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Albert

Explosion Takes Out AtariAge [Updated]

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This coincided with a work e-mail ban on youtube, facebook etc, so I thought I had lost access at work permanently. It was good (but bad) when it didn't work at home either

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when we were was down, the first thing I thought was "better post this problem to see what happened!" I didn't think it was atariage, must less an explosion! I thought it was my crappy computer running vista just spazing out on me...

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when we were was down, the first thing I thought was "better post this problem to see what happened!" I didn't think it was atariage, must less an explosion! I thought it was my crappy computer running vista just spazing out on me...

After I soaked my computer in bleach, it has much less of a musty smell, much less visible mold. It's not going to explode any time soon. :D

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There was a sweet power outage at 365 main last year. Took out craigslist, technoraiti, typepad, myspace, etc.... 365 main has n+2 redundancy that is so beautiful it makes engineers cry when we read it. There are no batteries, utility power powers a hitec UPS which has a constantly spinning 2 ton fly wheel which powers geneartors which power the building. In the event of a power failure, the diesel engines kick on and keep the flywheel spinning.

 

The extreme techs out there may greatly enjoy this lengthly discussion of the problem and investigation.

 

 

Hello,

 

At approximately 13:53 PDT, our network monitoring tools indicated an

issue with our router out of San Francisco in 365

main facility. If you are receiving this email, then one or more of your

circuits is homed to this particular device in our nap. At this time,

we are seeing the line protocol of the circuits in down states.

 

We are investigating this issue, and will provide updates as they become

available.

 

------------------

 

365 Main has advised that they intend to stay on generator power for the

majority of the night. They are working to ensure that utility power is

100% stable before transferring the load.

 

We will be working with 365 Main to determine exactly what systems failed

and why power was not transferred to UPS/generator as expected. An

official explanation will be forthcoming.

 

--------------------

 

> At 1:49 p.m. on Tuesday, July 24, 365 Main's San Francisco data center

> was effected by a power surge caused when a PG&E transformer failed in

> a manhole under 560 Mission St.

>

> An initial investigation has revealed that certain 365 Main back-up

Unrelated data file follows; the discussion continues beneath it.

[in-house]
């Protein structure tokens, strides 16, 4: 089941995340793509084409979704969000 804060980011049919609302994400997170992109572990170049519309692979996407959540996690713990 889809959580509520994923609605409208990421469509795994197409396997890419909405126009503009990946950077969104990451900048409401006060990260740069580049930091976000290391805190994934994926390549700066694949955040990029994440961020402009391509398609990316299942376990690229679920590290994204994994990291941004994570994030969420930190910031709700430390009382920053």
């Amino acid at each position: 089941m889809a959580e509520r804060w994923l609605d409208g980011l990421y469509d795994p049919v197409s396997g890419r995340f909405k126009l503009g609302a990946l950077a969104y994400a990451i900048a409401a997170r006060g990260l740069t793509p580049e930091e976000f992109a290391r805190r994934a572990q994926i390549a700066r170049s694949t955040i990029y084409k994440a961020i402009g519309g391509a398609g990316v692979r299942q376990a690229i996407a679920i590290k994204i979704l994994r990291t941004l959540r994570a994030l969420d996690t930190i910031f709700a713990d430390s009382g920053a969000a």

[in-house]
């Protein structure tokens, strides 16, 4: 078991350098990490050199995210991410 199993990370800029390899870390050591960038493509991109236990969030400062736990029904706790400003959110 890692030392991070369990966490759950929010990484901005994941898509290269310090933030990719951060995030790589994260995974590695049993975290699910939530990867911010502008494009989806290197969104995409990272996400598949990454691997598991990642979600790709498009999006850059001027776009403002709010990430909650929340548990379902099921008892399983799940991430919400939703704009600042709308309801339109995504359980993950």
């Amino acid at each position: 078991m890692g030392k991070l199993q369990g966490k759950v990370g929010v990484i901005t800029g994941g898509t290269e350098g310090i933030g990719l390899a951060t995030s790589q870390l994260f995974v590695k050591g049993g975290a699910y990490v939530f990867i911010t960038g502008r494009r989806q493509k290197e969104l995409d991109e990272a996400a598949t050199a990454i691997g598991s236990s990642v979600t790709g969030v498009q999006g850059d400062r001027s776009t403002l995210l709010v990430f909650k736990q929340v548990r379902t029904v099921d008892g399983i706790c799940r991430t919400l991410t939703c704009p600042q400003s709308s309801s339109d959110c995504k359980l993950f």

> generators did not start when the initial power surge hit the building.

> On-site facility engineers responded and manually started effected

> generators allowing stable power to be restored at approximately 2:34 p.m.

> across the entire facility.

>

> As a result of the incident, continuous power was interrupted for up

> to 45 mins for certain customers. We're certain colo rooms 1, 3 and 4

> were directly affected, though other colocation rooms are still being

> investigated. We are currently working with Hitec, Valley Power

> Systems, Cupertino Electric and PG&E to further investigate the

> incident and determine the root cause.

>

> Utility power has been restored but all generators will continue to

> operate on diesel until the root cause of the event has been

> identified and corrected. Generators are currently fueled with over 4

> days of fuel and additional fuel has already been ordered.

 

--------------------- (here's where it gets good)

 

> UPDATE: 5:00 P.M., Wednesday, July 25, 2007

>

> A complete investigation of the power incident continues with several

> specialists and 365 Main employees working around the clock to address

> the incident.

>

> Generator/Electrical Design Overview

>

> The San Francisco facility has ten 2.1 MW back-up generators to be

> used in the event of a loss of utility. The electrical design is N+2,

> meaning

> 8 primary generators can successfully power the building (labeled

> 1-8), with 2 generators available on stand-by (labeled Back-up 1 and

> Back-up

> 2) in case there are any failures with the primary 8.

>

> Each primary generator backs-up a corresponding colocation room, with

> generator 1 backing up colocation room 1, generator 2 backing up

> colocation room 2, and so on.

>

> Series of Electrical Events

>

> * The following is a description of the electrical events that

> took place in the San Francisco facility following the power surge on

> July 24, 2007:

>

> o When the initial surge was detected at 1:47 p.m., the

> building's electrical system attempted to roll all colocation rooms to

> diesel generator power.

>

> o Generator 1 detected a problem in its start sequence and shut

> itself down within 8-10 seconds. The cause of the start-up failure is

> still under investigation though engineers have narrowed the list of

> suspected components to 2-3 items. We are testing each of these

> suspected components to determine if service or replacement is the

> best option. Generator 1 was started manually by on-site engineers

> and reestablished stable diesel power by 2:24 p.m.